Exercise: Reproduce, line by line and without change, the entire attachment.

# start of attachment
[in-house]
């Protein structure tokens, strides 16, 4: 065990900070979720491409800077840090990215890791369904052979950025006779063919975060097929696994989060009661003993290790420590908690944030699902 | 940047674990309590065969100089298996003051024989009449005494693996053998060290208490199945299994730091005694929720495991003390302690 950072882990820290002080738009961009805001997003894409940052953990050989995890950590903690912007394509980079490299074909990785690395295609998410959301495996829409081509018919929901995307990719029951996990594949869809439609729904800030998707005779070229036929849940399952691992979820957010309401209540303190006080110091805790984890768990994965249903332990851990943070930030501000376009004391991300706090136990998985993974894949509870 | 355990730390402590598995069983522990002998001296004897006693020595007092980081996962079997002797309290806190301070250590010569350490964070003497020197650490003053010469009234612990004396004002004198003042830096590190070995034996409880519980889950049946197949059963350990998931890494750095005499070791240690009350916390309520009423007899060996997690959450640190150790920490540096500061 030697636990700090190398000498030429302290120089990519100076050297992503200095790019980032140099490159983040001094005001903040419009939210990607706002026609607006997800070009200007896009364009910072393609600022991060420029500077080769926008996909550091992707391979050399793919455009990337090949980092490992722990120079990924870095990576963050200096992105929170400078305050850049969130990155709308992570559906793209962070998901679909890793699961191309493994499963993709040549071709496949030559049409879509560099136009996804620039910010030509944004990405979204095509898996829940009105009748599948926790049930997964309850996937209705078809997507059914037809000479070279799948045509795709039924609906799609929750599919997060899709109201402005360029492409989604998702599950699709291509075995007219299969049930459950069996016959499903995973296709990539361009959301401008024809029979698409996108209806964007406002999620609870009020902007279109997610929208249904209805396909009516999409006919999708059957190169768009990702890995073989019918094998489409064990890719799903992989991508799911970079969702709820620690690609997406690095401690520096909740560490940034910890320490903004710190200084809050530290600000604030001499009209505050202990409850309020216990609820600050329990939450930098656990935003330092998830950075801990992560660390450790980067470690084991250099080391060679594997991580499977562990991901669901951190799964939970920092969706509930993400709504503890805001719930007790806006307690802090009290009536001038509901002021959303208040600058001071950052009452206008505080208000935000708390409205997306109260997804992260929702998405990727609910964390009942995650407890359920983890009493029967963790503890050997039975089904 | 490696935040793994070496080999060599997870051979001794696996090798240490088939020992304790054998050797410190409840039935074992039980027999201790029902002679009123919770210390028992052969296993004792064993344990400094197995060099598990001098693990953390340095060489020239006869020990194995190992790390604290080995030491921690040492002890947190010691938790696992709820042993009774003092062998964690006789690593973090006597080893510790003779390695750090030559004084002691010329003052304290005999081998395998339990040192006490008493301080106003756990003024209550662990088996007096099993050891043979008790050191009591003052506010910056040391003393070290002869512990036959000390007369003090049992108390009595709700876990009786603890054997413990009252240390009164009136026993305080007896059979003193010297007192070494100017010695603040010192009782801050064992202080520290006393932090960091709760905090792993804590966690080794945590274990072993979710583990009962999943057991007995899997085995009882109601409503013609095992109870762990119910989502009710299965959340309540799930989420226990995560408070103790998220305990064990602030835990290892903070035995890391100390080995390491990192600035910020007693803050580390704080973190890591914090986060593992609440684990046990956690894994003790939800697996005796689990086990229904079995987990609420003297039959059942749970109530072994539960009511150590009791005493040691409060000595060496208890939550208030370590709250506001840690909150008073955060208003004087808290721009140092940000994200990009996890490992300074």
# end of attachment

[in-house]
């Protein structure tokens, strides 16, 4: 065990900070979720491409800077840090990215890791369904052979950025006779063919975060097929696994989060009661003993290790420590908690944030699902 | 940047674990309590065969100089298996003051024989009449005494693996053998060290208490199945299994730091005694929720495991003390302690 950072882990820290002080738009961009805001997003894409940052953990050989995890950590903690912007394509980079490299074909990785690395295609998410959301495996829409081509018919929901995307990719029951996990594949869809439609729904800030998707005779070229036929849940399952691992979820957010309401209540303190006080110091805790984890768990994965249903332990851990943070930030501000376009004391991300706090136990998985993974894949509870 | 355990730390402590598995069983522990002998001296004897006693020595007092980081996962079997002797309290806190301070250590010569350490964070003497020197650490003053010469009234612990004396004002004198003042830096590190070995034996409880519980889950049946197949059963350990998931890494750095005499070791240690009350916390309520009423007899060996997690959450640190150790920490540096500061 030697636990700090190398000498030429302290120089990519100076050297992503200095790019980032140099490159983040001094005001903040419009939210990607706002026609607006997800070009200007896009364009910072393609600022991060420029500077080769926008996909550091992707391979050399793919455009990337090949980092490992722990120079990924870095990576963050200096992105929170400078305050850049969130990155709308992570559906793209962070998901679909890793699961191309493994499963993709040549071709496949030559049409879509560099136009996804620039910010030509944004990405979204095509898996829940009105009748599948926790049930997964309850996937209705078809997507059914037809000479070279799948045509795709039924609906799609929750599919997060899709109201402005360029492409989604998702599950699709291509075995007219299969049930459950069996016959499903995973296709990539361009959301401008024809029979698409996108209806964007406002999620609870009020902007279109997610929208249904209805396909009516999409006919999708059957190169768009990702890995073989019918094998489409064990890719799903992989991508799911970079969702709820620690690609997406690095401690520096909740560490940034910890320490903004710190200084809050530290600000604030001499009209505050202990409850309020216990609820600050329990939450930098656990935003330092998830950075801990992560660390450790980067470690084991250099080391060679594997991580499977562990991901669901951190799964939970920092969706509930993400709504503890805001719930007790806006307690802090009290009536001038509901002021959303208040600058001071950052009452206008505080208000935000708390409205997306109260997804992260929702998405990727609910964390009942995650407890359920983890009493029967963790503890050997039975089904 | 490696935040793994070496080999060599997870051979001794696996090798240490088939020992304790054998050797410190409840039935074992039980027999201790029902002679009123919770210390028992052969296993004792064993344990400094197995060099598990001098693990953390340095060489020239006869020990194995190992790390604290080995030491921690040492002890947190010691938790696992709820042993009774003092062998964690006789690593973090006597080893510790003779390695750090030559004084002691010329003052304290005999081998395998339990040192006490008493301080106003756990003024209550662990088996007096099993050891043979008790050191009591003052506010910056040391003393070290002869512990036959000390007369003090049992108390009595709700876990009786603890054997413990009252240390009164009136026993305080007896059979003193010297007192070494100017010695603040010192009782801050064992202080520290006393932090960091709760905090792993804590966690080794945590274990072993979710583990009962999943057991007995899997085995009882109601409503013609095992109870762990119910989502009710299965959340309540799930989420226990995560408070103790998220305990064990602030835990290892903070035995890391100390080995390491990192600035910020007693803050580390704080973190890591914090986060593992609440684990046990956690894994003790939800697996005796689990086990229904079995987990609420003297039959059942749970109530072994539960009511150590009791005493040691409060000595060496208890939550208030370590709250506001840690909150008073955060208003004087808290721009140092940000994200990009996890490992300074």